Safety must be a “core value” in achieving our work in NNSA and the Department of Energy.  This will require each of us as leaders to clearly communicate expectations and demonstrate our commitment in tangible and meaningful ways.  It’s easy to say safety is a “priority” and that we value the safety of our workers, the public, and the environment.  But how do we choose to demonstrate that commitment? 

As leaders we must continuously reinforce those beliefs and communicate expectations at every level of the organization from senior managers down to the individual worker. 

Walk your spaces. Listen to your workers. Reinforce positive behaviors. Act on issues.  Establish an environment of open and honest reporting.  Ensure accountability is clear.  Value your workforce.  Make sure your workforce understands that they are valued and that their views are important. 

In fact, engage them in taking responsibility for safety in their workplaces.  True worker engagement starts when all employees understand and demonstrate responsibility and ownership for safety.  I believe you see this at sites that have achieved DOE VPP status. 

Let me tell you a story about the importance of the workforce. The Nevada Test Site has instituted a new program to financially reward people for providing suggestions to improve operations.  Several suggestions have led to improved safety with a 70% reduction in safety incidents.  In one case, an employee responsible for covering equipment and material in large truck beds suggested an automatic truck covering system.  The new system eliminated the need for employees to climb up on top of large loads and balance as they attempted to cover this material.  This individual received a $5,000 award for his efforts.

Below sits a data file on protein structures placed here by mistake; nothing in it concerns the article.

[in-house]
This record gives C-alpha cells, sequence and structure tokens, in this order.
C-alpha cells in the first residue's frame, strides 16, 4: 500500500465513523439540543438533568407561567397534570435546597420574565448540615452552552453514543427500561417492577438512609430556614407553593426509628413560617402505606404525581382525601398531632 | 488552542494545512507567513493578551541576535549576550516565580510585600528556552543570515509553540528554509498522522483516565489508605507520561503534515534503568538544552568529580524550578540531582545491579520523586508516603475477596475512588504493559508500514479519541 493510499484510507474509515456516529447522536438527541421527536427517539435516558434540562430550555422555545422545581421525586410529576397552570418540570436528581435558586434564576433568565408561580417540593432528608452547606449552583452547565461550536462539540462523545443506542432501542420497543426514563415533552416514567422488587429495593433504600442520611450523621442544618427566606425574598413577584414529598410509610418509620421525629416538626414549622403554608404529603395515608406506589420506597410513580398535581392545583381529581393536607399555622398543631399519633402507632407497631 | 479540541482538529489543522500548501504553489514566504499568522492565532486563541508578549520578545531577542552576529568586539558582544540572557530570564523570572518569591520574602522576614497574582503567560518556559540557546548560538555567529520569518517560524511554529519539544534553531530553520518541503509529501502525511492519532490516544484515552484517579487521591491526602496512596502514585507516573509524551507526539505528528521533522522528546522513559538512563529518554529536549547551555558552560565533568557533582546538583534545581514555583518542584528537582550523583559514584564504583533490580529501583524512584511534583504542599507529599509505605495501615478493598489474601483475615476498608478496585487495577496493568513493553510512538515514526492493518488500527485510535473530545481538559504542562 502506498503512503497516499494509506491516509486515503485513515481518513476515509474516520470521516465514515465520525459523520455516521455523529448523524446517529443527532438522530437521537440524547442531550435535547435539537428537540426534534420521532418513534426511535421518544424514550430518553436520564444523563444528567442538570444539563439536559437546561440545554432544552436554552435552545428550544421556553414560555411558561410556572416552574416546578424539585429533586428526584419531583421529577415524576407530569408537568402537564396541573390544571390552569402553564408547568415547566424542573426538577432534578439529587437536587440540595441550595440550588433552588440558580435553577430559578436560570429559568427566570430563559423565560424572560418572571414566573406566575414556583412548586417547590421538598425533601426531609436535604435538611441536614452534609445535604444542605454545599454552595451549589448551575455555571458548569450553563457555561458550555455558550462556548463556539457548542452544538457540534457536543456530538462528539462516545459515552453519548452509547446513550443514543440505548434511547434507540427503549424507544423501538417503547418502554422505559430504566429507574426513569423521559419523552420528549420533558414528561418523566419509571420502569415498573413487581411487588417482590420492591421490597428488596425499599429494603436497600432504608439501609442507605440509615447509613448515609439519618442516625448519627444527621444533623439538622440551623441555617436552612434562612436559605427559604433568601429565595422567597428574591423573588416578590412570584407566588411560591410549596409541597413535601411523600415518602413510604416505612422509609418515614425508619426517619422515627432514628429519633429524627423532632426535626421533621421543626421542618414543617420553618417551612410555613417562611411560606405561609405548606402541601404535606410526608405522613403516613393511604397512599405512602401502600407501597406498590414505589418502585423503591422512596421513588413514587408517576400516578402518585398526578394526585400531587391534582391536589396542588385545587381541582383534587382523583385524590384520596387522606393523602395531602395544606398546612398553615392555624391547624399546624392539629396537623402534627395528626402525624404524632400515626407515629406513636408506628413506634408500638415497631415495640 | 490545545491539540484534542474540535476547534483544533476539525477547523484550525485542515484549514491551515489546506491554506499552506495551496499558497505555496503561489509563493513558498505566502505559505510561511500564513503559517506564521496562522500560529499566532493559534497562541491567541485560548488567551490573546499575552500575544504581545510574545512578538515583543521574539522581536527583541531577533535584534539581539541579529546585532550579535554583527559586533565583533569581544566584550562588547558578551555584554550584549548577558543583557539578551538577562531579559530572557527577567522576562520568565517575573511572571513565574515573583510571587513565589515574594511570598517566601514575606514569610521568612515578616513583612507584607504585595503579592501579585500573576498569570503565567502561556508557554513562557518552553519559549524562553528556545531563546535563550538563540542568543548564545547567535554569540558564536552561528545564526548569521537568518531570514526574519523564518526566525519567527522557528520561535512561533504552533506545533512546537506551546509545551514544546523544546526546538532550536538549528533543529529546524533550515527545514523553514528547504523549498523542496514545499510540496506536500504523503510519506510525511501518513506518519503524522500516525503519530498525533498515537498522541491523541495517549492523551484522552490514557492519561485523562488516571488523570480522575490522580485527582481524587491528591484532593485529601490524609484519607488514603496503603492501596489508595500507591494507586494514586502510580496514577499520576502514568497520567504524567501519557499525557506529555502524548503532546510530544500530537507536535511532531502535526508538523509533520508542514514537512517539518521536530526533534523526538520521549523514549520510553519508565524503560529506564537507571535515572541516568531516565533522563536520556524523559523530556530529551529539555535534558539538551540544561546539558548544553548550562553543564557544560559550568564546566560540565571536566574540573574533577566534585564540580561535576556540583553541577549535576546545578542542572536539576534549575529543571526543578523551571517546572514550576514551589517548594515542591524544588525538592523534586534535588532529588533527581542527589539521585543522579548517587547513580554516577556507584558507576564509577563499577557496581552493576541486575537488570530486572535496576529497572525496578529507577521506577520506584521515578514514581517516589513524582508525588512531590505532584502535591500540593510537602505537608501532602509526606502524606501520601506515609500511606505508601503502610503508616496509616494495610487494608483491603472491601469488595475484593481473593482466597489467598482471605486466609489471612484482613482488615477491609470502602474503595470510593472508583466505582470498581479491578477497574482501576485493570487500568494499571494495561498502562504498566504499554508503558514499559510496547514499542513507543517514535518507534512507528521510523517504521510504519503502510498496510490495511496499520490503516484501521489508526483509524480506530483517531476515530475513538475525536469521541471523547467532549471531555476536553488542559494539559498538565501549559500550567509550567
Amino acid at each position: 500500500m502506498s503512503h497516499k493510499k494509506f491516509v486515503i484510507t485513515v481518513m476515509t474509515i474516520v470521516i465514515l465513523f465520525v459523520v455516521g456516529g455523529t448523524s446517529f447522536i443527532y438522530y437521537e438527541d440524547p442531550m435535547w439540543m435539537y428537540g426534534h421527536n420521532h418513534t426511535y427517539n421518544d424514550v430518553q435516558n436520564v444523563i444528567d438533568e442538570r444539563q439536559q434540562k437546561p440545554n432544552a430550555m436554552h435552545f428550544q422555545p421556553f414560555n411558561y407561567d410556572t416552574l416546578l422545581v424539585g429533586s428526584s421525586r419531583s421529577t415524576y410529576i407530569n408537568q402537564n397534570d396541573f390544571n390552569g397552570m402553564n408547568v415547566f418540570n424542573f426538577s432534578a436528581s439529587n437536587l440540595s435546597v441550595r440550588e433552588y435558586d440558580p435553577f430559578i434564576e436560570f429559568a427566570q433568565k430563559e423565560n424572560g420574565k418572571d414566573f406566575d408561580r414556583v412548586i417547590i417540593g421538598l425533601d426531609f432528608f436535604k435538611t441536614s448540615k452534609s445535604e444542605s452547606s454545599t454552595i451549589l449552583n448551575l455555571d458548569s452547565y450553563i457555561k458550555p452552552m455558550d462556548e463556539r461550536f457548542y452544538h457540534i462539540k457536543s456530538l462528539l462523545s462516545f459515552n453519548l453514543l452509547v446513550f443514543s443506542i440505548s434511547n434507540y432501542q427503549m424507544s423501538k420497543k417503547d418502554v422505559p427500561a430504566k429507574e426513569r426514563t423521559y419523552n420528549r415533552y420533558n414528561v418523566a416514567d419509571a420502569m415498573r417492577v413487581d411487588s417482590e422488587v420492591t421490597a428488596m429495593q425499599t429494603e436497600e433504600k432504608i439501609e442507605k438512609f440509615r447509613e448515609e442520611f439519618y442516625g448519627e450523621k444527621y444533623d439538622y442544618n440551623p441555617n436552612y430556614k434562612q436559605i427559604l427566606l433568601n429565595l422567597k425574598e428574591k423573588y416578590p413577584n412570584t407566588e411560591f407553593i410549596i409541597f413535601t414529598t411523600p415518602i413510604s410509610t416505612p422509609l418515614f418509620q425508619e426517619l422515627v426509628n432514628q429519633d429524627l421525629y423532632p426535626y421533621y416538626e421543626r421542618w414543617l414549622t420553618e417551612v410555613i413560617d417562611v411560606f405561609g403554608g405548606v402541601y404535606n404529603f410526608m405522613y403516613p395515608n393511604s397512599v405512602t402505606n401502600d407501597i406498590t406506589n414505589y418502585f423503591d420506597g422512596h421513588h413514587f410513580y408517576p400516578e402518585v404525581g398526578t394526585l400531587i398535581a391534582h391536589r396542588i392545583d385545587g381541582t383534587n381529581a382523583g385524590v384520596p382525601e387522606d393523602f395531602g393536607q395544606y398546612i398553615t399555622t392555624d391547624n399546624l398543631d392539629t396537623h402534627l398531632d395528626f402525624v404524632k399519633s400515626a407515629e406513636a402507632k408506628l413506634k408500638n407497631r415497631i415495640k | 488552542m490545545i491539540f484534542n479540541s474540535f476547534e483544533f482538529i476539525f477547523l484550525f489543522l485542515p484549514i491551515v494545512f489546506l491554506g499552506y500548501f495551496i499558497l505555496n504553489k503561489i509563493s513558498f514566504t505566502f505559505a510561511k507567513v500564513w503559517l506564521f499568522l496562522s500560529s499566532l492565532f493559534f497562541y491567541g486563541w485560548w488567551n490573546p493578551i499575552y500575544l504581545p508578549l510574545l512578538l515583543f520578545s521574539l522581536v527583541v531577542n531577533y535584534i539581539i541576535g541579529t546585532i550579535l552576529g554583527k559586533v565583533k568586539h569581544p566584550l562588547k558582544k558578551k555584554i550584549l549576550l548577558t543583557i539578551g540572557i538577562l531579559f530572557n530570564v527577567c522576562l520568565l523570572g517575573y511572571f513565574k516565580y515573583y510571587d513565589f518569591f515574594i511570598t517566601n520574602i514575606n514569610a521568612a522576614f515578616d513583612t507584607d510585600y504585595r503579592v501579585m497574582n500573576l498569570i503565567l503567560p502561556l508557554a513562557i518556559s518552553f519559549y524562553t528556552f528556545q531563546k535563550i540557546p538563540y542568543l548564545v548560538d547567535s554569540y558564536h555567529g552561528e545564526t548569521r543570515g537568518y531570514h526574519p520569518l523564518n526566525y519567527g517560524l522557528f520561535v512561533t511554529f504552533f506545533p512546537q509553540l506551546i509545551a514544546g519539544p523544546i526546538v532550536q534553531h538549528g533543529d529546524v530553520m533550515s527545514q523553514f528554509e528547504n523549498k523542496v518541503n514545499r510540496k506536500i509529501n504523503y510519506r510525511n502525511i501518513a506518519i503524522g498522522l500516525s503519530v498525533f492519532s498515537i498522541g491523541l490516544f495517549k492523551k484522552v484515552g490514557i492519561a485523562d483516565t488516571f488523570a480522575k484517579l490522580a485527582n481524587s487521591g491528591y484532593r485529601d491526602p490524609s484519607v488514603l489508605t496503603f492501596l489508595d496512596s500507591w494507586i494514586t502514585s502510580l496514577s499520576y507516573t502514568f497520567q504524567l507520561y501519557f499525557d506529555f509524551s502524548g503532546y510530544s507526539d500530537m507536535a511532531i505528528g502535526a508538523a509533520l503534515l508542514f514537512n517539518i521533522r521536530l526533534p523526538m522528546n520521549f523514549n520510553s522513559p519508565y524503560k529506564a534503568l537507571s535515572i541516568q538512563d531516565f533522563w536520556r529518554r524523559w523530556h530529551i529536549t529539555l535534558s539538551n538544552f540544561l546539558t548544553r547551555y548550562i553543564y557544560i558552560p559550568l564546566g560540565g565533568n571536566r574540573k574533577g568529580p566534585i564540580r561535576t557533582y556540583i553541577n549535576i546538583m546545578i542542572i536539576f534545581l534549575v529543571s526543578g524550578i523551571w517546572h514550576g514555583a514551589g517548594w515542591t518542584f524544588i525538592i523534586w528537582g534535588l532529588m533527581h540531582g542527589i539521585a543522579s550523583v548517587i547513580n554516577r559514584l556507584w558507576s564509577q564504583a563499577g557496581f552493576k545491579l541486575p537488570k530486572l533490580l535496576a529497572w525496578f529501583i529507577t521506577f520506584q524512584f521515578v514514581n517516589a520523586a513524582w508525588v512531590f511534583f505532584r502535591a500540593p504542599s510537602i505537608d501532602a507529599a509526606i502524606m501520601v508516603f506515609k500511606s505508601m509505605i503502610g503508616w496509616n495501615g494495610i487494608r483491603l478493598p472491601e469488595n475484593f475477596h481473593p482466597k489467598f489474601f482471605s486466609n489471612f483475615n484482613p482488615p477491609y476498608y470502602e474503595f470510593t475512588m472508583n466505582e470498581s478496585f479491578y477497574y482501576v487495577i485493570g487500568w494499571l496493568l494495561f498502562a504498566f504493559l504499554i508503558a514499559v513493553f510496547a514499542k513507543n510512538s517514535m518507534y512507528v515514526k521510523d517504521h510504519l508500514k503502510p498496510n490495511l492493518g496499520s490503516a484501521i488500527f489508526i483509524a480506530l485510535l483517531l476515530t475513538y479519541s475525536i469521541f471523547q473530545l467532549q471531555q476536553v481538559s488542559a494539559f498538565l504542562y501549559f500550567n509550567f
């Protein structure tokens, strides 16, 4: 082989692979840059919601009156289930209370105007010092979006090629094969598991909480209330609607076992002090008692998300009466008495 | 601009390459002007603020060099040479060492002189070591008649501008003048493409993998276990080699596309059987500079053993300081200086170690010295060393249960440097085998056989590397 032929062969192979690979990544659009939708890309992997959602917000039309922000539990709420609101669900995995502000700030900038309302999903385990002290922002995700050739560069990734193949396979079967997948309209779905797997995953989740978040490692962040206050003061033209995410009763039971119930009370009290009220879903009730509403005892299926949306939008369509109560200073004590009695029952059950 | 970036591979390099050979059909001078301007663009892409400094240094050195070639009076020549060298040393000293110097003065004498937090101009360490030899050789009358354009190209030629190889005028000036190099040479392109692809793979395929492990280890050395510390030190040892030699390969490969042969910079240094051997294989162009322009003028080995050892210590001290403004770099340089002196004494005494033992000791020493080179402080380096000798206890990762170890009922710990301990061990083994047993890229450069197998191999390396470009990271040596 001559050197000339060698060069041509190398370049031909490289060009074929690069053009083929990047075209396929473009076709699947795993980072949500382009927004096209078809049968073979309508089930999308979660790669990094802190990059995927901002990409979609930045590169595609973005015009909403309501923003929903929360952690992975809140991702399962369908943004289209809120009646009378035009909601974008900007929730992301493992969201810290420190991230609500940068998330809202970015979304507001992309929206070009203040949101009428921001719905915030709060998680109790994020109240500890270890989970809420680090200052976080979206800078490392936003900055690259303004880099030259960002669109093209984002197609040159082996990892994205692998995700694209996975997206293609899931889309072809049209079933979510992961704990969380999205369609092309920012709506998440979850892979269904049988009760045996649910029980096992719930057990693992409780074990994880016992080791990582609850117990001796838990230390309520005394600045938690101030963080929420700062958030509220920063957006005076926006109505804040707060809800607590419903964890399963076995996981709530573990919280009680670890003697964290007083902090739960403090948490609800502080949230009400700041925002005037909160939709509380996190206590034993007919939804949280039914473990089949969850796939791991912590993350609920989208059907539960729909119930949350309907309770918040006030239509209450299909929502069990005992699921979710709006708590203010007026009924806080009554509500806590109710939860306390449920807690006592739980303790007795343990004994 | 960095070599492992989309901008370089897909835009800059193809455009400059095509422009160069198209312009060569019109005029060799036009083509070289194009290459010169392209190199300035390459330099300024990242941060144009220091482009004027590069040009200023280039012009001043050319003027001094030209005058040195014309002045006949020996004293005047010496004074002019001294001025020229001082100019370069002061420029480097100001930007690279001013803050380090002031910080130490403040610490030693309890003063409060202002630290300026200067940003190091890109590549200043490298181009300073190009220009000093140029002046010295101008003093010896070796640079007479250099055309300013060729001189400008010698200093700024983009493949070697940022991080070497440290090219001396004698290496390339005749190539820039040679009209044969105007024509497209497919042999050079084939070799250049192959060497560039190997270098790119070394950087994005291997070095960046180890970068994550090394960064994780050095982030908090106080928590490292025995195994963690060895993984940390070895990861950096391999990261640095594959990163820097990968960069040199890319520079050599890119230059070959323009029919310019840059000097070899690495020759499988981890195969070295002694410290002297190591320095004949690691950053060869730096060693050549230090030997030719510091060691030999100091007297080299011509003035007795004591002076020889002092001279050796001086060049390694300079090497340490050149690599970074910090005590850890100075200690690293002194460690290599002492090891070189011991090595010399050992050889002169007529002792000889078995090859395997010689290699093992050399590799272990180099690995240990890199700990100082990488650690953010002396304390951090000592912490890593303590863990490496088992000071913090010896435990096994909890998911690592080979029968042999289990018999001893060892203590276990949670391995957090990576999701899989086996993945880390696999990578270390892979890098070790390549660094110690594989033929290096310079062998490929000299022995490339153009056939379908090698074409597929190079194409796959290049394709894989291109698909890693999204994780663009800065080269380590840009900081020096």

As a result of this program and other efforts, it was our pleasure to award the Nevada Test Site as a DOE VPP Star site.  In the coming year we will have NNSA sites that will complete recertification of their ISM systems and others preparing applications for DOE VPP status.  I welcome that, and I strongly encourage more sites to follow in their footsteps.

In closing I would like to leave you with a few thoughts and challenges.

First, I challenge you to enjoy your time here and learn.  This is a wonderful opportunity to meet new friends and colleagues and share experiences.  But, most importantly, this workshop is a great forum for you to learn from your colleagues and bring new lessons back to your sites.  Building a true safety culture in your workplace begins with each of you.

Second, I would like to challenge each of you to take two or three items related to areas where your programs or processes could be improved and take a leadership role to making those improvements in your the organization.  If you’re a manager, work with your leadership team and workers.  If you’re a worker, work with your management team and co-workers.  It takes a team to make a site safe.

There are over 80 sessions that will be available during the conference.  Take advantage of as many as you can.  I understand the quality of the panels and presentations are outstanding.  I am also very happy to see there is a track on employee wellness this year and I’m sure it will be very popular.

Finally, I want you to think about my Navy experience and story.  The Department of Energy and NNSA should be justifiably proud of their safety record and improvements made.  However, we should never let pride lead to complacency.  Your commitment to safety and this conference give me the confidence that we will remain vigilant.  Thanks.


Knoxville, Tennessee